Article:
Buying Into the Vineyard Life.

how-not-to-open-a-winery

The Financialist published a story a couple of weeks ago that reminded me of an interview I had winemaker Lucas Meeker give me on this very subject, a little over a year ago. If you have any thoughts about opening your own winery, you need to read my four-part “Thinking of Opening a Winery in Napa? You Should Probably Read this First…” series.

The Financialist story reads:

Owning a vineyard is a common fantasy for wine lovers, but over the past couple of decades, it’s started to become a common reality as well. Reasons vary—the pride of creating your own product, the beautiful property—but turning a profit is typically not one of them.

According to a study conducted by UCD, owning a vineyard in Napa can set you back $30,000 per acre for the first year, and $3,500 per acre for each of the following two years. Once you’re producing wine grapes, net profits will be around $3,700 per acre each year. With that said, it’s much more difficult to turn a profit in Napa Valley than it is in, say, Argentina, where land and labor costs are much lower.

For those who aren’t quite ready for the commitment, there are a growing number of companies that let you become a winemaker without the daily headaches of actually running the vineyard. Crushpad, in Sonoma County, for instance, allows individuals to create their own wine without owning any land.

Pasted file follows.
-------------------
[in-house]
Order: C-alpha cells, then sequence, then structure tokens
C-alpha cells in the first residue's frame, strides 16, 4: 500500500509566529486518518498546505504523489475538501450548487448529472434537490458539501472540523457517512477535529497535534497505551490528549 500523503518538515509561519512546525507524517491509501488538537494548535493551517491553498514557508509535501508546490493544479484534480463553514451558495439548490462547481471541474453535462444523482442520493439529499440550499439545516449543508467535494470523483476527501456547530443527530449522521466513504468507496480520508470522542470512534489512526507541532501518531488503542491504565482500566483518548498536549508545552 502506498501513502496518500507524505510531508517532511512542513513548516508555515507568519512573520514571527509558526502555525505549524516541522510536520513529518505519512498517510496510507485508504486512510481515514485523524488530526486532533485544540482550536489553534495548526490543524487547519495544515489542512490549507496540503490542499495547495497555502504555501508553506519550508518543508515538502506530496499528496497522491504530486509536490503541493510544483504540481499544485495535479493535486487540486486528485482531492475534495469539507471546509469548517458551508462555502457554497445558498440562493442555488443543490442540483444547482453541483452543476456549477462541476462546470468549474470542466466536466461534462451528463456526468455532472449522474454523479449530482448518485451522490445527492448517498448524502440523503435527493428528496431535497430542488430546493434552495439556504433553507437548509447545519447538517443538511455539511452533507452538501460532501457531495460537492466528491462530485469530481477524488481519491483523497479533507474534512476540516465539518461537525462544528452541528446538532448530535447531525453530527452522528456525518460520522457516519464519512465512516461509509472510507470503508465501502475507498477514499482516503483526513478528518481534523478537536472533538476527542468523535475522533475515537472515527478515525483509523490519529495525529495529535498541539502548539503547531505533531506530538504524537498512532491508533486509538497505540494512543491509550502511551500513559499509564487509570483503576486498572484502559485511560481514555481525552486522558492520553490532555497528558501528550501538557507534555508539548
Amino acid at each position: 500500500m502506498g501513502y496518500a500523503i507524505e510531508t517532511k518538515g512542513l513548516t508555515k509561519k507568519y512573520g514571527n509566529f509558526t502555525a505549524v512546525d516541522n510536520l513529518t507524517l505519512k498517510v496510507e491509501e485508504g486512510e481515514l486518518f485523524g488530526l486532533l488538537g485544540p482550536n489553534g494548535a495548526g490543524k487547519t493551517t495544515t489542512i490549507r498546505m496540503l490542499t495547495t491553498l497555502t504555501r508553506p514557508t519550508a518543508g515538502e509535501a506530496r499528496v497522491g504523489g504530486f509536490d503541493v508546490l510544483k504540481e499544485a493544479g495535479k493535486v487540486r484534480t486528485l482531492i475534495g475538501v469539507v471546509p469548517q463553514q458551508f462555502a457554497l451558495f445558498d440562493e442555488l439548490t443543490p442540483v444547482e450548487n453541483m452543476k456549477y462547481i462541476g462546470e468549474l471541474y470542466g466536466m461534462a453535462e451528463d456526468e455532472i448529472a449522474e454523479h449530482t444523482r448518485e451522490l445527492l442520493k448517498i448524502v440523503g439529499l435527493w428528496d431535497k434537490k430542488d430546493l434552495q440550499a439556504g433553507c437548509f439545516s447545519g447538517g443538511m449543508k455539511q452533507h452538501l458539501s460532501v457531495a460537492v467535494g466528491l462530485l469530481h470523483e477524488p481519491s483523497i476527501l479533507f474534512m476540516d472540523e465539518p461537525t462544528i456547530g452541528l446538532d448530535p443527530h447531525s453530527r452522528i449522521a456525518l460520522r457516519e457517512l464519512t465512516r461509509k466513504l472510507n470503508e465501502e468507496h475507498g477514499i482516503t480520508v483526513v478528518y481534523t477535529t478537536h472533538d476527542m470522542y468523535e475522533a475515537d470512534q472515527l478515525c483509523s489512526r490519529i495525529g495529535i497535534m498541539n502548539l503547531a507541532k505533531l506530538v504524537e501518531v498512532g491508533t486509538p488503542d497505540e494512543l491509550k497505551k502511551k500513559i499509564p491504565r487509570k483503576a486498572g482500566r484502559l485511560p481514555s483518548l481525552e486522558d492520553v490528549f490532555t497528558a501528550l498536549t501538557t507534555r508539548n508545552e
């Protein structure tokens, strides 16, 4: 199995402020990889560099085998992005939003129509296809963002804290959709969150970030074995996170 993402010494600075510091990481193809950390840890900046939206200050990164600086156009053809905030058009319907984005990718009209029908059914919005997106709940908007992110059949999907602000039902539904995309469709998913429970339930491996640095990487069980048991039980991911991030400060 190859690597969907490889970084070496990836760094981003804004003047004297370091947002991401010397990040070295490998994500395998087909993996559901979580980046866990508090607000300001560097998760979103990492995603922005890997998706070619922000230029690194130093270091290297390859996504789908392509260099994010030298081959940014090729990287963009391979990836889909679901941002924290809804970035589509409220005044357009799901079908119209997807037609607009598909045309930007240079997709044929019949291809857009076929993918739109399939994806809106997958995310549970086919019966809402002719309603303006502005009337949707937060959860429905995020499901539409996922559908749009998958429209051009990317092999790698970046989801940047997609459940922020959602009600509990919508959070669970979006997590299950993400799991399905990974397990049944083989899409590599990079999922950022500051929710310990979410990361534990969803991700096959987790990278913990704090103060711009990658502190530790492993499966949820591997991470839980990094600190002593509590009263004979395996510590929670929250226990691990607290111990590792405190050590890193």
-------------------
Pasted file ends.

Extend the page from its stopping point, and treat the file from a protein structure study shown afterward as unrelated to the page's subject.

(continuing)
Click here for the full article from the Financialist.


My Thoughts…

I’ve heard a lot of wine drinkers tell me that they want to get into the “winery game,” but I usually just have to switch-off and stop listening. The reason being is that I’ve been in the restaurant industry my whole life, and have had to put up with people saying the same thing about opening their own restaurant, i.e.: “I can cook! I LOVE cooking for my friends! I’ll open a restaurant! How hard can it be!?!?” is akin to winemakers having to hear: “I have an exquisite palate for wine! I love drinking wine with my friends! I’ll open my own winery! How hard can it be!?!?” People very quickly forget that self-contained wineries are farms, and that owning one requires you to get your hands a little dirty.

I think you’d be surprised at how hard both the aforementioned industry’s are. I’ve worked for a couple of different independent restaurant owners who seriously thought that all they would be doing is sitting at the end of the bar, drinking wine and schmoozing all night. So many people “have a go” at their own restaurant, mainly because the barriers to entry are so low (they’re cheap to startup), and I guess the one saving grace with vineyards is that they are so expensive to buy and maintain, otherwise I have no doubt that we would see a lot more people giving their own winery a shot.

Click here for my “Thinking of Opening a Winery in Napa? You Should Probably Read this First…” series.

2 Comments

  • November 5, 2012

    Shutup andmakewine

    Every time I think it would be nice to expand my “wine game” beyond the 87 vines in my home vineyard I remind myself of the amount of work entailed, the start up costs (as outlined in the article to which you link) as well as the trials and tribulations of my friends who have ventured down that path.

    That sets me right and I feel content again…

  • November 5, 2012

    Kris Chislett

    I stick with what I know! It’s done me well this far in life. :)

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